Actually, these proverbs are used effectively for not only criticizing but also showing contempt for somebody. If these proverbs are employed for the purpose of treating someone with contempt, it means that the speaker disregards someone because he or she does not deserve for what he/she receives. To Vietnamese, these proverbs have very strong scornful meanings. As a result, the listener can be hurt a lot when hearing these utterances.
Or in the poem “Tien si giay”, Nguyen Khuyen also employed irony to hold people with nominal doctors in contempt:
(37) Tấm thân xiêm áo sao mà nhẹ?
Cái giá khoa danh thế mới hời!
Ghế tréo, lọng xanh ngồi bảnh choẹ,
Nghĩ rằng đồ thật hóa đồ chơi!
If we again examine the poem “Đe đen sam nghi đong” quoted above, we can easily recognize the writer’s contemptuous attitude to the cinese governor. Her “glance” (ghé mắt) is considered as a contemptuous look.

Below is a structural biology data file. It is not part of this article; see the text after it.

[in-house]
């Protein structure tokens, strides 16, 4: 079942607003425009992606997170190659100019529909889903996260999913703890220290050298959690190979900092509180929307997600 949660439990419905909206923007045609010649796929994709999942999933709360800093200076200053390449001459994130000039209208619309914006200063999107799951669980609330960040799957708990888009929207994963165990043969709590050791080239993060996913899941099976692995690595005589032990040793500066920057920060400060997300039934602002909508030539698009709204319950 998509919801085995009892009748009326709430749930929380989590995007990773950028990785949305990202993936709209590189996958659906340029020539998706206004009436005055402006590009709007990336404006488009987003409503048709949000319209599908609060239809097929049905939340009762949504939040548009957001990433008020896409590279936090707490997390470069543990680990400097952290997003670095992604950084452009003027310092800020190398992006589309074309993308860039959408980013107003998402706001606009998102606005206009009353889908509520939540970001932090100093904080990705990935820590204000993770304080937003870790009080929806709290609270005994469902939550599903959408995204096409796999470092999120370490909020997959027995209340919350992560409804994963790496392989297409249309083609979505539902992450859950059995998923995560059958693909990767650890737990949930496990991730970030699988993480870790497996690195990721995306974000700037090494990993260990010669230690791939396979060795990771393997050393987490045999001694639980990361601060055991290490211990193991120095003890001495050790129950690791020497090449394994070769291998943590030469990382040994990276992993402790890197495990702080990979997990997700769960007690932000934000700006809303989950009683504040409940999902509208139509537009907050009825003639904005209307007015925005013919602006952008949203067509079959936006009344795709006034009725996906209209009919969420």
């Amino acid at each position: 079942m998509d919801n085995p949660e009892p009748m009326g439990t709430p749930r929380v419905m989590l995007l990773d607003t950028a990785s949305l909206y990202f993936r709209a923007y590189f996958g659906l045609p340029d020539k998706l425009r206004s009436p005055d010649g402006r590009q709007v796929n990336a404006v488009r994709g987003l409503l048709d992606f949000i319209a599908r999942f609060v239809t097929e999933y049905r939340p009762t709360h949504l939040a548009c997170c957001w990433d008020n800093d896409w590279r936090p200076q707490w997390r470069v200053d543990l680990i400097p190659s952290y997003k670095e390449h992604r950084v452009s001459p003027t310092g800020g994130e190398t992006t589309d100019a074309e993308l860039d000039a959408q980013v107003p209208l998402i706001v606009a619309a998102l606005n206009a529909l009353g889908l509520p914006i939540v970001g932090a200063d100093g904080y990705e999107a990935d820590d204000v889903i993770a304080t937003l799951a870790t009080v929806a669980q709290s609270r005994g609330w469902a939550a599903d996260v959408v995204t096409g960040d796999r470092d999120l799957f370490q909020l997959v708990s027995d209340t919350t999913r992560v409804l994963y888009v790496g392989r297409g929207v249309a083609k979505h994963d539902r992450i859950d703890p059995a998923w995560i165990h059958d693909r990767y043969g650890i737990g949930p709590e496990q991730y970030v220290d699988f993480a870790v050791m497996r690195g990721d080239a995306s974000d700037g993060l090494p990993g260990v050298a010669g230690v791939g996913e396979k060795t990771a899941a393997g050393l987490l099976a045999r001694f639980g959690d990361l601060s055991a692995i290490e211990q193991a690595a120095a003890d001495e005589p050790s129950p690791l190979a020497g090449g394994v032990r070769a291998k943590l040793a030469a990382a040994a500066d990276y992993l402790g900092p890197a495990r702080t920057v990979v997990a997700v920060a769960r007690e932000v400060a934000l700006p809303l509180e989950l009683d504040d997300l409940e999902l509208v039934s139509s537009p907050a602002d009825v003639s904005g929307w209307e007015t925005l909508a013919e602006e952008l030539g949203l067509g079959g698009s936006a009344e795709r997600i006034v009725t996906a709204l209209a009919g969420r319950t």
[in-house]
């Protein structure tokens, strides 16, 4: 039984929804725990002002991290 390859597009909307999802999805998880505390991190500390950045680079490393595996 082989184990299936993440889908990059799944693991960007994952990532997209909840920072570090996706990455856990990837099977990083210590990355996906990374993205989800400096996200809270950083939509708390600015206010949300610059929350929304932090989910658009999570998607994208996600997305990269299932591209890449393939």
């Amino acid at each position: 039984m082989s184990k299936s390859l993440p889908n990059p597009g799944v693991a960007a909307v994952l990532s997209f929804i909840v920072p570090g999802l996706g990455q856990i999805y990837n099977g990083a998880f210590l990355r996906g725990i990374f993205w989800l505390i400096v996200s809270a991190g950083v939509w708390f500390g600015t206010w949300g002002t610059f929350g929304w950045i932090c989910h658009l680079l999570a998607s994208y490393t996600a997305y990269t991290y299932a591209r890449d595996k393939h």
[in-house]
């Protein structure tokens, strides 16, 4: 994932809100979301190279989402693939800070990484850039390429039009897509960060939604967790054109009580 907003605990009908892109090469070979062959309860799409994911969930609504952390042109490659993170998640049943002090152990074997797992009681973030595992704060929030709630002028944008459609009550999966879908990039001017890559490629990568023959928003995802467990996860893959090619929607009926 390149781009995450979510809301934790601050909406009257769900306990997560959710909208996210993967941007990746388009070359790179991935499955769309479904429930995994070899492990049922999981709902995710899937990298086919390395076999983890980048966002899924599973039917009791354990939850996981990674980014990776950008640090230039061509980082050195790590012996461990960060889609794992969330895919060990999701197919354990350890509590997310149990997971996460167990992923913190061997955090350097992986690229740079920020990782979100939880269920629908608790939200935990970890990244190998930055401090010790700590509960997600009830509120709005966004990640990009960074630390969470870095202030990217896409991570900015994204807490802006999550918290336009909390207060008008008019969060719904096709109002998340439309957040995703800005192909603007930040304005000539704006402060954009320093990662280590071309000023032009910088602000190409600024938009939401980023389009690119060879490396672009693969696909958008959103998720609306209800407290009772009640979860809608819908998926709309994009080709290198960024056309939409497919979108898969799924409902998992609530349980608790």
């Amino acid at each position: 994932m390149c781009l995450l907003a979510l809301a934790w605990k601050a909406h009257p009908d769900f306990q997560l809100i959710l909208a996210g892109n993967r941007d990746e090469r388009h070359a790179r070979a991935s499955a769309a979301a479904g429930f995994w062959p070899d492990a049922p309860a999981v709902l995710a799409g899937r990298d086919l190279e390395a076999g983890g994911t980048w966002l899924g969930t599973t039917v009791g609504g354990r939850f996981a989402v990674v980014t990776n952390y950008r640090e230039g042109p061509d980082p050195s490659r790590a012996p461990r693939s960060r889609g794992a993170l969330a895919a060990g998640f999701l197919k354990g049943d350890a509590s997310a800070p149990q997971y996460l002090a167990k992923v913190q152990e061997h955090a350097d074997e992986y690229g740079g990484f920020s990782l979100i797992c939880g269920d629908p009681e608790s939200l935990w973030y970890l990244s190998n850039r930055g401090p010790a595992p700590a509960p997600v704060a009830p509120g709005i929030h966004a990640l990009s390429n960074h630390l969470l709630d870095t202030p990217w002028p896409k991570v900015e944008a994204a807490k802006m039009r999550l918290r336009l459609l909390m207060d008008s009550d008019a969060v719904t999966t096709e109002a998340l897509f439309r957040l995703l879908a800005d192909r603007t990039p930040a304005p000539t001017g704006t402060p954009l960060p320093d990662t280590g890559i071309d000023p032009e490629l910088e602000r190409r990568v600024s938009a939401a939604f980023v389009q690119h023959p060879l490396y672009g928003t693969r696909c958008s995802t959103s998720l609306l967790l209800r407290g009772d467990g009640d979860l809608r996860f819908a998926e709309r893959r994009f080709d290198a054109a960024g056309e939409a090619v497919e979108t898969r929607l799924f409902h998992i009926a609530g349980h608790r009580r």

From the examples, we can see that Vietnamese use irony as an effective way to show their attitude. Actually, in daily life, by this function, irony can be used as a language tool to insult somebody. Interestingly, this is considered as an “insulting” culture feature of Vietnamese. In fact, instead of swearing at someone by abusive words, Vietnamese usually use irony as an indirect way. It is because Vietnamese respect the delicate behavior and are afraid of speaking out vulgar words directly. Therefore, irony is efficiently employed for such a special function.
By studying pragmatic functions of irony and examining some examples in English and Vietnamese, we can recognize the similar and different functions of irony in both languages. In fact, most pragmatic functions of irony are used in both languages are similar. The similar functions are mocking, amusing, criticizing, expressing the regret and expressing the sympathy. These functions are used wisely in communication and especially in literature.